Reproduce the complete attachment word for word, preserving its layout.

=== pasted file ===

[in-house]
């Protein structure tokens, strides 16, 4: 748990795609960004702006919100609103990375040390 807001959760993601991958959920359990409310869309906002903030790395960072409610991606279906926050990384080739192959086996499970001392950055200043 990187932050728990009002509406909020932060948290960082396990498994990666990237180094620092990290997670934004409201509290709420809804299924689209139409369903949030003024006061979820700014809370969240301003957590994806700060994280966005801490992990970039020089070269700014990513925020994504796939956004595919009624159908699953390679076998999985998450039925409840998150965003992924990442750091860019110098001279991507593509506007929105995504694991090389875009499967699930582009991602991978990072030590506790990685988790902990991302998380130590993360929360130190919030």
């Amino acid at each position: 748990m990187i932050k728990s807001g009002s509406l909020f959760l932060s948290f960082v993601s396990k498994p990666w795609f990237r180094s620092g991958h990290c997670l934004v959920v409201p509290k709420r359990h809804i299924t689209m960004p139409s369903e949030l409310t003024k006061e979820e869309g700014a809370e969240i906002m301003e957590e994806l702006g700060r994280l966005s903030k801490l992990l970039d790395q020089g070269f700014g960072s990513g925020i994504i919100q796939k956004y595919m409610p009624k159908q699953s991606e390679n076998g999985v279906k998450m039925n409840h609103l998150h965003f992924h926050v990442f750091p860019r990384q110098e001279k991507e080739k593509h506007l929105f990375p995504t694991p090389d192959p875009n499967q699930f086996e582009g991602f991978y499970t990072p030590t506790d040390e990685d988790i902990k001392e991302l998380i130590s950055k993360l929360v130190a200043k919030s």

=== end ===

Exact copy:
[in-house]
């Protein structure tokens, strides 16, 4: 748990795609960004702006919100609103990375040390 807001959760993601991958959920359990409310869309906002903030790395960072409610991606279906926050990384080739192959086996499970001392950055200043 990187932050728990009002509406909020932060948290960082396990498994990666990237180094620092990290997670934004409201509290709420809804299924689209139409369903949030003024006061979820700014809370969240301003957590994806700060994280966005801490992990970039020089070269700014990513925020994504796939956004595919009624159908699953390679076998999985998450039925409840998150965003992924990442750091860019110098001279991507593509506007929105995504694991090389875009499967699930582009991602991978990072030590506790990685988790902990991302998380130590993360929360130190919030």
């Amino acid at each position: 748990m990187i932050k728990s807001g009002s509406l909020f959760l932060s948290f960082v993601s396990k498994p990666w795609f990237r180094s620092g991958h990290c997670l934004v959920v409201p509290k709420r359990h809804i299924t689209m960004p139409s369903e949030l409310t003024k006061e979820e869309g700014a809370e969240i906002m301003e957590e994806l702006g700060r994280l966005s903030k801490l992990l970039d790395q020089g070269f700014g960072s990513g925020i994504i919100q796939k956004y595919m409610p009624k159908q699953s991606e390679n076998g999985v279906k998450m039925n409840h609103l998150h965003f992924h926050v990442f750091p860019r990384q110098e001279k991507e080739k593509h506007l929105f990375p995504t694991p090389d192959p875009n499967q699930f086996e582009g991602f991978y499970t990072p030590t506790d040390e990685d988790i902990k001392e991302l998380i130590s950055k993360l929360v130190a200043k919030s």